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KDE Plasma's KWin Working On Per-Screen Refresh Rates, Compositing From Multiple Threads

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  • KDE Plasma's KWin Working On Per-Screen Refresh Rates, Compositing From Multiple Threads

    Phoronix: KDE Plasma's KWin Working On Per-Screen Refresh Rates, Compositing From Multiple Threads

    KDE Plasma users will hopefully be seeing the KWin Wayland compositor perform better and more reliably in 2021...

    http://www.phoronix.com/scan.php?pag...ter-Experience

  • #2
    Finally. Years with the timer problem...

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    • #3
      Having read that post, it's still not clear whether compositing is heavy enough to warrant multi-threading.
      The rest of the issues seem pretty common sense. I don't see what's the fuss, maybe the code (or OpenGL or Vulkan) is messed up enough to make those use cases not easy to follow.

      On the bright side, we don't have to wait for KDE6 to get these additional goodies.

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      • #4
        For now I would be happy to see lag-free and smooth desktop experience for one monitor, I lost hope in multi monitor support long time ago because of crashed and desktop settings reset every reboot.

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        • #5
          Originally posted by sp82 View Post
          For now I would be happy to see lag-free and smooth desktop experience for one monitor, I lost hope in multi monitor support long time ago because of crashed and desktop settings reset every reboot.
          Didn't feel laggy for me in years (if ever). But I guess this is one of those things that can be highly config dependent.
          I've been running two monitors for years with nary a problem as well.

          I would suggest removing/renaming the config folders and trying to start clean. Also, check whether you have other locally modified config files. If you do, newer packages won't overwrite them.
          Last edited by bug77; 12 December 2020, 07:00 PM.

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          • #6
            Originally posted by bug77 View Post
            Having read that post, it's still not clear whether compositing is heavy enough to warrant multi-threading.
            Probably isn't, but if it helps keep clock speeds low then I see that as a good thing.
            Also, this likely helps with software rasterizing.

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            • #7
              Originally posted by schmidtbag View Post
              Probably isn't, but if it helps keep clock speeds low then I see that as a good thing.
              I doubt it helps any. Light load+multi threading=significant overhead (usually)

              Originally posted by schmidtbag View Post
              Also, this likely helps with software rasterizing.
              I don't think software rasterizing+compositing is something that should be encouraged :P
              Last edited by bug77; 11 December 2020, 12:10 PM.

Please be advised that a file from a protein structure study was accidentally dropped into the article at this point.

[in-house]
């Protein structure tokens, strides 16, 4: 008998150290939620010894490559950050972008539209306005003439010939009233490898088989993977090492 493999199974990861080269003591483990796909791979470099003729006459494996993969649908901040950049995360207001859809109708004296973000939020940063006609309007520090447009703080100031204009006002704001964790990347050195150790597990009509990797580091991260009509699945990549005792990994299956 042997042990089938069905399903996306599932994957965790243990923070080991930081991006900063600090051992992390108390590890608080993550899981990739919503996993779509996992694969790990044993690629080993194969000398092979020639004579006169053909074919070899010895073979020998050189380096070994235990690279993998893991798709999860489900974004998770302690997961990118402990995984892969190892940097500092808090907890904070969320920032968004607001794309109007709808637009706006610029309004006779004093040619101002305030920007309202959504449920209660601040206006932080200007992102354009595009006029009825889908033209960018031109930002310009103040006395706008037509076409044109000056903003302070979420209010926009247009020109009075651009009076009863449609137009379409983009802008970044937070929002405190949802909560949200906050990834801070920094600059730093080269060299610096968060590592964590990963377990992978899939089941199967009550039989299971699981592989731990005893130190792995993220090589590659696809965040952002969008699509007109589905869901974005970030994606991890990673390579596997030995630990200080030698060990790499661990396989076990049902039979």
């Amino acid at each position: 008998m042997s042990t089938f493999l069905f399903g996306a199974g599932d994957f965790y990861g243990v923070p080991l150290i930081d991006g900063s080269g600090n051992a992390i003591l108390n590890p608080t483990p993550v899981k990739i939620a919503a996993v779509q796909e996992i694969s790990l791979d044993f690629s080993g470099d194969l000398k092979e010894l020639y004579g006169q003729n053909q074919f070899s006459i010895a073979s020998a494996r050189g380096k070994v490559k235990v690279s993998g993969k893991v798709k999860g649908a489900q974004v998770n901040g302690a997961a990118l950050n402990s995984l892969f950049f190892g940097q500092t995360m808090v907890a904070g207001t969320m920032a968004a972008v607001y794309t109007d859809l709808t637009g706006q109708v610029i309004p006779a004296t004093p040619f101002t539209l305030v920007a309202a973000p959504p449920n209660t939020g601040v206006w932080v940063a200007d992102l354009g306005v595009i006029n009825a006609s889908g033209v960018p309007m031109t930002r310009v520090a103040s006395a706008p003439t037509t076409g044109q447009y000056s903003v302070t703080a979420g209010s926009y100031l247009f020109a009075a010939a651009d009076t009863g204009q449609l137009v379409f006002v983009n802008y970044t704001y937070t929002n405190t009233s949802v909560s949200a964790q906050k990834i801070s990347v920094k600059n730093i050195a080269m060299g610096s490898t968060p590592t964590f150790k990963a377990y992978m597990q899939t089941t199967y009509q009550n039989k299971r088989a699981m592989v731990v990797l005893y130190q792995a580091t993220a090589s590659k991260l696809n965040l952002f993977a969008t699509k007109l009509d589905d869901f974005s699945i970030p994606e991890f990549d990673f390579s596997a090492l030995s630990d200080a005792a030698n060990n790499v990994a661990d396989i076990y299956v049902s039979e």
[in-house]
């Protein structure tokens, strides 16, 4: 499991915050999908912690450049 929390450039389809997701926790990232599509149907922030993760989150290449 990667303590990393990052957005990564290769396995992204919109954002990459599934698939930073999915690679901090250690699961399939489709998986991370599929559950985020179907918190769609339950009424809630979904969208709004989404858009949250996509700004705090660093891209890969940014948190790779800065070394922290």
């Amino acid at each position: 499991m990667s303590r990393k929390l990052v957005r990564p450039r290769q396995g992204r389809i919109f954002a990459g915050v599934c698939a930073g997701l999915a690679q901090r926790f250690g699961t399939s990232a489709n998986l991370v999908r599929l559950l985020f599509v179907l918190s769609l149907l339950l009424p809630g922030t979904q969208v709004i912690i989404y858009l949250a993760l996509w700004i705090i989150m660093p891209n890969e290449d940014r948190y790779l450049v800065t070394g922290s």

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              • #8
                What I don't get is why stuff needs to be throttled to the lowest common thing ?
                Let's say we have 2 monitors:
                1. 4K 10bit 120 Hz
                2. 2K 8bit 60 Hz
                Why not render everything for the best monitor in 10bit 120 Hz and then downgrade from there the bit depth and refresh rate for the other one ?
                It's hard to understand why the best monitor has to suffer because the other one doesn't have the same capabilities when stuff could've been downgraded for the one(s) that can't display that.

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                • #9
                  Originally posted by bug77 View Post
                  Having read that post, it's still not clear whether compositing is heavy enough to warrant multi-threading.
                  The rest of the issues seem pretty common sense. I don't see what's the fuss, maybe the code (or OpenGL or Vulkan) is messed up enough to make those use cases not easy to follow.
                  The author explained that the problem is Kwin is making "legacy" assumptions that aren't valid anymore with modern OpenGL drivers. The other half of the problems is of course X11 limitations that have been inherited to the Wayland implementation as well. Multithreading would be used to run separate compositors for each display. I guess there is no reliable and "easy" way to handle use cases where one display runs at 60 Hz and the second at 75 or even 144 Hz, as there are going to be frames for which timings overlap and also the window between two frame would vary based on the aforementioned overlapping of timings.
                  Last edited by curfew; 11 December 2020, 11:22 AM.

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                  • #10
                    Originally posted by bug77 View Post
                    Having read that post, it's still not clear whether compositing is heavy enough to warrant multi-threading.
                    The rest of the issues seem pretty common sense. I don't see what's the fuss, maybe the code (or OpenGL or Vulkan) is messed up enough to make those use cases not easy to follow.

                    On the bright side, we don't have to wait for KDE6 to get these additional goodies.
                    There are times when going multi-threading actually simplifies things and I suspect this is one case of it.

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